Imagine Transformation
Justifies the means

You may say that I'm a dreamer
But I'm not the only one
And I'll just call you "Tea Bagger"!
If you ask me where this comes from

What's in YOUR lunchbox?

Chicago school bans some lunches brought from home

I hope there's such a backlash from the parents -- where ARE the parents??? Are we THAT far gone that we swallow (no pun intended, but I'll take it on principle) anything government officials tell us we must? Are we that ripe for the statist pickin's?

They. Work. For. Us.

I'd be at the next school board meeting with torches and pitchforks, and as many of my kids friends' parents I could muster.

Time was school systems were local and run by the people via the PTA and School Board.  But we have a bloated beaurocratic system where we allow un-elected "experts" to dictate policy.  The school boards point to the "experts" advice and say "we gotta do it, for the chilllllllllldren."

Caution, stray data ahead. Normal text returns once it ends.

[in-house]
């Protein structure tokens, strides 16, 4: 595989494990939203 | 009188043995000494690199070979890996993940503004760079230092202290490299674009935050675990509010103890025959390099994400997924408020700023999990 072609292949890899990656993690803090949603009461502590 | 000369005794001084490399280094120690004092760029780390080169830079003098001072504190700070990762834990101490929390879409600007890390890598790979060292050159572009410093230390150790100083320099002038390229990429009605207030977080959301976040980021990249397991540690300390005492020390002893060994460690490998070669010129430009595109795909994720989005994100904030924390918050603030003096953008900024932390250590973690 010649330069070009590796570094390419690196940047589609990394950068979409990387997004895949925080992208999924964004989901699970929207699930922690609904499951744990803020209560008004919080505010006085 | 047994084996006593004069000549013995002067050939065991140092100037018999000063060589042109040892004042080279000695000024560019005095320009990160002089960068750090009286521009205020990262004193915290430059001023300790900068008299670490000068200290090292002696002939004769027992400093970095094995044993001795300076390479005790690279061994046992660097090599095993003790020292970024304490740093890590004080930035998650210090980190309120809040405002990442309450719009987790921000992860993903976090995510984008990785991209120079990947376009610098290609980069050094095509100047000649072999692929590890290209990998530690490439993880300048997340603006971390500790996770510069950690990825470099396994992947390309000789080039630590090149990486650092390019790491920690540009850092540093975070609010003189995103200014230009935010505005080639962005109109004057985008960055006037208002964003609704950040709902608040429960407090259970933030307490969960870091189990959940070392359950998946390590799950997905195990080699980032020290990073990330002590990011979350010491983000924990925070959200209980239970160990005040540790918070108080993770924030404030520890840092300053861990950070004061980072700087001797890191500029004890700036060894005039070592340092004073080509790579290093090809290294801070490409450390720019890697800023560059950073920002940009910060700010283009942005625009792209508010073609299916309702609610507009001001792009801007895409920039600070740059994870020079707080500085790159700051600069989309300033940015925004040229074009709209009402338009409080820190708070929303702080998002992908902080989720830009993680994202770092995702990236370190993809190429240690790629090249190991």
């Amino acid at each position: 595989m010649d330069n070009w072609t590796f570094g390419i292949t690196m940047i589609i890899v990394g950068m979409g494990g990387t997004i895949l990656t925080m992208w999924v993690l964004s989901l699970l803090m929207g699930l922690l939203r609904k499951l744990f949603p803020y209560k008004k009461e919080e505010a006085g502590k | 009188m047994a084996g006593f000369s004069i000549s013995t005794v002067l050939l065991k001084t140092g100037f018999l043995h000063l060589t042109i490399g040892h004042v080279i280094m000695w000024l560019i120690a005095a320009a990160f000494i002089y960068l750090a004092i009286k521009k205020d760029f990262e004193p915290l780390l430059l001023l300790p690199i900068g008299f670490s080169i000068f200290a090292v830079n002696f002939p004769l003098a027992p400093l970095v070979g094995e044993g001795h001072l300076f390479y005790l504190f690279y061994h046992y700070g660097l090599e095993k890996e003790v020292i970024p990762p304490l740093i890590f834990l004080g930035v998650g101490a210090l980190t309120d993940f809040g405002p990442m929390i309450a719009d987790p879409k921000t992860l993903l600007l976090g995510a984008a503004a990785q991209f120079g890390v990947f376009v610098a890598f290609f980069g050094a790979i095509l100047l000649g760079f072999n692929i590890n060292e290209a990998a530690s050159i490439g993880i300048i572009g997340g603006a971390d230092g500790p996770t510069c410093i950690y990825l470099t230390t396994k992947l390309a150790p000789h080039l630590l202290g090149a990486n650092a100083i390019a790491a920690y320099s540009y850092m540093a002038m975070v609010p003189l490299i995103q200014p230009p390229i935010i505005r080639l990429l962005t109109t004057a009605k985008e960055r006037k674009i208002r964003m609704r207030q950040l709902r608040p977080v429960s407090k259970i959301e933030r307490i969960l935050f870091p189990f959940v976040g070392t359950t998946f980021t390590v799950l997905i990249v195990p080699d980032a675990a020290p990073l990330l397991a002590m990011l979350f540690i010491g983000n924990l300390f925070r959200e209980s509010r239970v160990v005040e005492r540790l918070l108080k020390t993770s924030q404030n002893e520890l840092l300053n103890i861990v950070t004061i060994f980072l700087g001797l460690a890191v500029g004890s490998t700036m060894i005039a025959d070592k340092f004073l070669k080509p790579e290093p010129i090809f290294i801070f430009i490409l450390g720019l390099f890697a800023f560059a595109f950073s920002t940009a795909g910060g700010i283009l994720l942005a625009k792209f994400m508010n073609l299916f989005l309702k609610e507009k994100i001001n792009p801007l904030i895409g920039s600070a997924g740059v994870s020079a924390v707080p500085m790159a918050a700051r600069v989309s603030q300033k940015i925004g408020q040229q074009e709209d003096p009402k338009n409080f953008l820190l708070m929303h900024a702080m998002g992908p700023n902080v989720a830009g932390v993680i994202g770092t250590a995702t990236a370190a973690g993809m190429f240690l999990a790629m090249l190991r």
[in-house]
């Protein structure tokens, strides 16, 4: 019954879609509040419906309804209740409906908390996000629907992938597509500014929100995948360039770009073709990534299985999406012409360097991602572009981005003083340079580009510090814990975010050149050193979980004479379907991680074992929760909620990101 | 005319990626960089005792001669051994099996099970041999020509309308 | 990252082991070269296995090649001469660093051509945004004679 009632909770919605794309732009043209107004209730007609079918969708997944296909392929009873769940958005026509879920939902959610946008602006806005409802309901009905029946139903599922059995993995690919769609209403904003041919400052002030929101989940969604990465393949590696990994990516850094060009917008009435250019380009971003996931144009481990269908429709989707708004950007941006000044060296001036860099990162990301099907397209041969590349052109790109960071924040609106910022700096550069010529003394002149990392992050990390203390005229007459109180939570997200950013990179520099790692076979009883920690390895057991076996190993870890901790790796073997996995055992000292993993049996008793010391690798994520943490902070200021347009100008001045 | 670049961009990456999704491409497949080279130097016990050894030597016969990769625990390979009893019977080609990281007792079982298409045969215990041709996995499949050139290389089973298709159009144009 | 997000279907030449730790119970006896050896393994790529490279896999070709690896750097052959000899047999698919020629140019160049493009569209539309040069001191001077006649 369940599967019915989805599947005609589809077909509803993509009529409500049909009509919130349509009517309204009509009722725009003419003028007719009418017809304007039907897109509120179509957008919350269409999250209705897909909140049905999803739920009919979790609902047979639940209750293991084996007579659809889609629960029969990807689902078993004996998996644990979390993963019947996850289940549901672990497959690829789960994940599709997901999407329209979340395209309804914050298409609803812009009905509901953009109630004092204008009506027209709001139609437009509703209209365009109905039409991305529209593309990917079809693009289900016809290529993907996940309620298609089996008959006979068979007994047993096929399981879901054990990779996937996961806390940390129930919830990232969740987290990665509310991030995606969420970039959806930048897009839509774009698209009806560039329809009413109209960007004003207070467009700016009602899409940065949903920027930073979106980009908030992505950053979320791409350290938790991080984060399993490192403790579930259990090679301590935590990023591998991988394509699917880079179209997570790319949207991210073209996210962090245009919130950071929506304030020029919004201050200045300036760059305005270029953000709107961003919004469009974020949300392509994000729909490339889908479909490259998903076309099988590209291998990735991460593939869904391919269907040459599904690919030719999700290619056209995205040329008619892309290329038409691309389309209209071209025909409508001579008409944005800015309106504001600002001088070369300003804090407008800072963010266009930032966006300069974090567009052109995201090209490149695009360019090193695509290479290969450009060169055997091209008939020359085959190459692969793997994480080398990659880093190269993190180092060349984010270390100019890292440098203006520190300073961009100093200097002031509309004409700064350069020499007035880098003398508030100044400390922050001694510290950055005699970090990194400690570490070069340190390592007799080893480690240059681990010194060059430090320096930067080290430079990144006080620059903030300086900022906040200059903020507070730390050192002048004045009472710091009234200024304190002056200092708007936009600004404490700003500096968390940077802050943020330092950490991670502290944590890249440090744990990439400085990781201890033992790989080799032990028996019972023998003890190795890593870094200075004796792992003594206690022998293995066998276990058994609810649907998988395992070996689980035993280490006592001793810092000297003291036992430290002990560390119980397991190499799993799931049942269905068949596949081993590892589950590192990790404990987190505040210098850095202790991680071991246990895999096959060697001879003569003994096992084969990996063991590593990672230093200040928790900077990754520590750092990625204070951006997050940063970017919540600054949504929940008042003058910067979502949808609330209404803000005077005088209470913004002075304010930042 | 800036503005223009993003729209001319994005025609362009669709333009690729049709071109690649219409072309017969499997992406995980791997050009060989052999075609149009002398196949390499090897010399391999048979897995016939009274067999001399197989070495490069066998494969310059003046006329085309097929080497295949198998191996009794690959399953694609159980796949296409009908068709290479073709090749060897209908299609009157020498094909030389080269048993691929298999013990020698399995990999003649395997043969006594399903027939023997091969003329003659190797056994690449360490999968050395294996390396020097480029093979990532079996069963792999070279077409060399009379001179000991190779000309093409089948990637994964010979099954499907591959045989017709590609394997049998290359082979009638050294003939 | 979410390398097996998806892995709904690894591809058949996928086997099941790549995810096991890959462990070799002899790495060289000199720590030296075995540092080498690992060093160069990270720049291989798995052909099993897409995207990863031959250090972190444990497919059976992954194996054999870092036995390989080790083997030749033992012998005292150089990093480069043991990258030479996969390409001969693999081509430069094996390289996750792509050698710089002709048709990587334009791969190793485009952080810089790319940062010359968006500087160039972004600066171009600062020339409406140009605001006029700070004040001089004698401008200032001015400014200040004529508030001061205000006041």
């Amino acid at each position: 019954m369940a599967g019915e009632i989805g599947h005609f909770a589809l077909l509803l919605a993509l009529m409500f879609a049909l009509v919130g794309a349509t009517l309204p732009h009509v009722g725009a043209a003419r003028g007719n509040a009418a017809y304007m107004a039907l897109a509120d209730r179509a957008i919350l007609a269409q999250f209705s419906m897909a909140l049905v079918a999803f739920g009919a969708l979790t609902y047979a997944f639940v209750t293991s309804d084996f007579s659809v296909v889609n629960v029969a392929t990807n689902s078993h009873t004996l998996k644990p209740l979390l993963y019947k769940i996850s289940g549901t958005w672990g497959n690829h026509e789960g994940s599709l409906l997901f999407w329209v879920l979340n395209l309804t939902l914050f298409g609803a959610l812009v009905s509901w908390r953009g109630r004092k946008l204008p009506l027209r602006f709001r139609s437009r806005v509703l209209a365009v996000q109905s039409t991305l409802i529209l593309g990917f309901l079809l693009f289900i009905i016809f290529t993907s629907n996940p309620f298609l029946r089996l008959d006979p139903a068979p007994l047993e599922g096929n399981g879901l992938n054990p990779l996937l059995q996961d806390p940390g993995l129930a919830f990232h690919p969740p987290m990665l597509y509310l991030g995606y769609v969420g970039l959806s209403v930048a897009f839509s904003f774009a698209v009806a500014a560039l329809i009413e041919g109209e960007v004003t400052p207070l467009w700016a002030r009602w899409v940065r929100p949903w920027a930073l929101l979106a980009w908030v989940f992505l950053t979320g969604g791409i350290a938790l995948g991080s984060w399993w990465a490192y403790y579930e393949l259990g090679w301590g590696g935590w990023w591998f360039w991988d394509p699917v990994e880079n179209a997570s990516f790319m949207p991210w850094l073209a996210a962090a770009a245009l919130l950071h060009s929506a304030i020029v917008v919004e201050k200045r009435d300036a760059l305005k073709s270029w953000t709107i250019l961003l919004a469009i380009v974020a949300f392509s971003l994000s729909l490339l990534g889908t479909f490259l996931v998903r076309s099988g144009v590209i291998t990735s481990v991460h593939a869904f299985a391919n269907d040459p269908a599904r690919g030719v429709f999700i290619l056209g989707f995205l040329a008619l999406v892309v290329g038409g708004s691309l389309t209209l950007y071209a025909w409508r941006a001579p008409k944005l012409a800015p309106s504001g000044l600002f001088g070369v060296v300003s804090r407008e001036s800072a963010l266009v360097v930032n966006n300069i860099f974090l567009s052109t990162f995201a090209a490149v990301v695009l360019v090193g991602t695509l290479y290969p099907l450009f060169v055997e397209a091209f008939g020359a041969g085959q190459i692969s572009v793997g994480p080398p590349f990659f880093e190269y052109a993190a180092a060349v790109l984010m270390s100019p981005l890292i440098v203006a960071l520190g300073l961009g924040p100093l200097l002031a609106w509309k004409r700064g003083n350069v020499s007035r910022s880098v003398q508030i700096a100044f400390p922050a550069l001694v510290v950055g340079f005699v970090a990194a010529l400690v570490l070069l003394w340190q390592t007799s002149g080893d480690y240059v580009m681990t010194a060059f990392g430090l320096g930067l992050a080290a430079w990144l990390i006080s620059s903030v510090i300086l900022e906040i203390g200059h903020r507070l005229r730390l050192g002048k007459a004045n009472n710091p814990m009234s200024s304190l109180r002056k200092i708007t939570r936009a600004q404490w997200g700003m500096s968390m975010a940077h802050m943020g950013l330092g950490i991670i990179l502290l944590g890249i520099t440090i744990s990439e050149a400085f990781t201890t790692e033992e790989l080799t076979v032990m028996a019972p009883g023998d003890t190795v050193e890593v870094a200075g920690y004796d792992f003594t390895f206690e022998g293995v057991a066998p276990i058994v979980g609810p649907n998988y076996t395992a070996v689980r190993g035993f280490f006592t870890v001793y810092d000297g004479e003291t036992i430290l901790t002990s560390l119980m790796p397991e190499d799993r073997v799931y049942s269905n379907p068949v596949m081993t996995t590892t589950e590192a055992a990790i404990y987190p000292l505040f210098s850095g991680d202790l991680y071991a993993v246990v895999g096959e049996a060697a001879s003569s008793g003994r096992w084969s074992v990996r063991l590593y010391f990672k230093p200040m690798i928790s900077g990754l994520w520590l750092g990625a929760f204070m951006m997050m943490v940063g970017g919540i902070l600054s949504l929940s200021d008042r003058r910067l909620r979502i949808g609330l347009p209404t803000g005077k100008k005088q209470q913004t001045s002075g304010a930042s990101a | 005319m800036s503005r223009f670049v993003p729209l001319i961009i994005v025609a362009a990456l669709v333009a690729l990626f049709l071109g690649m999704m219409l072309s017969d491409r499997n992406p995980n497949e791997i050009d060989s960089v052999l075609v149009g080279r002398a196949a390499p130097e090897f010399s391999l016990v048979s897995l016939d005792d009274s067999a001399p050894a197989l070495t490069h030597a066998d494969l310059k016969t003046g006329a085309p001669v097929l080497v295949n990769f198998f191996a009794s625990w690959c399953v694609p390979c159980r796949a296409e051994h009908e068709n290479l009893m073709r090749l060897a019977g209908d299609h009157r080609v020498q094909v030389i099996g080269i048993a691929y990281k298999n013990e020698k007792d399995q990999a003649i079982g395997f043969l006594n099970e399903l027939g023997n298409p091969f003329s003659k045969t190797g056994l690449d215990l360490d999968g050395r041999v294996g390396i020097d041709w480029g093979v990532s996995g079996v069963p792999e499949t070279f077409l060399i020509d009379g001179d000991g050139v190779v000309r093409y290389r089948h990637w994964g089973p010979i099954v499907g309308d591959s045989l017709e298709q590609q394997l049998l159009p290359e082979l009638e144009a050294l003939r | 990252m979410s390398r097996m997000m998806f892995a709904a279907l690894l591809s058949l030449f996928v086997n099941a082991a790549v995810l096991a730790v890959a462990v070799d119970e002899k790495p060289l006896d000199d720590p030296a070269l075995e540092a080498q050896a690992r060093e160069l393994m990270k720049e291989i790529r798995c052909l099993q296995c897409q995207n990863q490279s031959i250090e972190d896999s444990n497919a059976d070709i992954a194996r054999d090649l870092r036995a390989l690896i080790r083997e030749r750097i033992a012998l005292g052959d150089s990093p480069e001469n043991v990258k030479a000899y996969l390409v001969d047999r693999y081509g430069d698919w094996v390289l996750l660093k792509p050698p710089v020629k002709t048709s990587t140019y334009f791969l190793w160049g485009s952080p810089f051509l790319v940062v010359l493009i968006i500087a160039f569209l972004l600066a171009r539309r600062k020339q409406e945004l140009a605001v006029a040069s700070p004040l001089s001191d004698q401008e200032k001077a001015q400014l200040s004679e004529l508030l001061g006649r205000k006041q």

But read on, McDuff.  Now we see the corruption inherent in the system:

Any school that bans homemade lunches also puts more money in the pockets of the district's food provider, Chartwells-Thompson.
More taxpayer money to the school.  But really, something else is up here. (See, I read Alinsky, and I know how this all works).   I said to myself, "Self?  What's the chances that Chartwells-Thompson employees are SEIU?"

Service Employees International (Workers of the World Unite, it's not just a slogan anymore) Union.  Yeah. 

Woah, what's this here?
"A more robust expansion of school lunch, breakfast, summer feeding, child care and WIC (the federal Women, Infants and Children nutrition program) is critical to reducing hunger, ending childhood obesity and providing fair wages and healthcare for front line food service workers."

An estimated 400,000 workers prepare and serve lunch for school children in the U.S., including over 30 million students who rely on free or reduced-priced lunches for a healthy meal. "
Budda-bing.  Lookie here near the top of page 15.  How do you like that?  Chartwells does indeed contract with SEIU.

SEIU.  ACORN. Chicago.  Rathke.  Alinsky.  Ayers.  Obama. 

Nothing to see here.

Move along.

Tuesday, April 12, 2011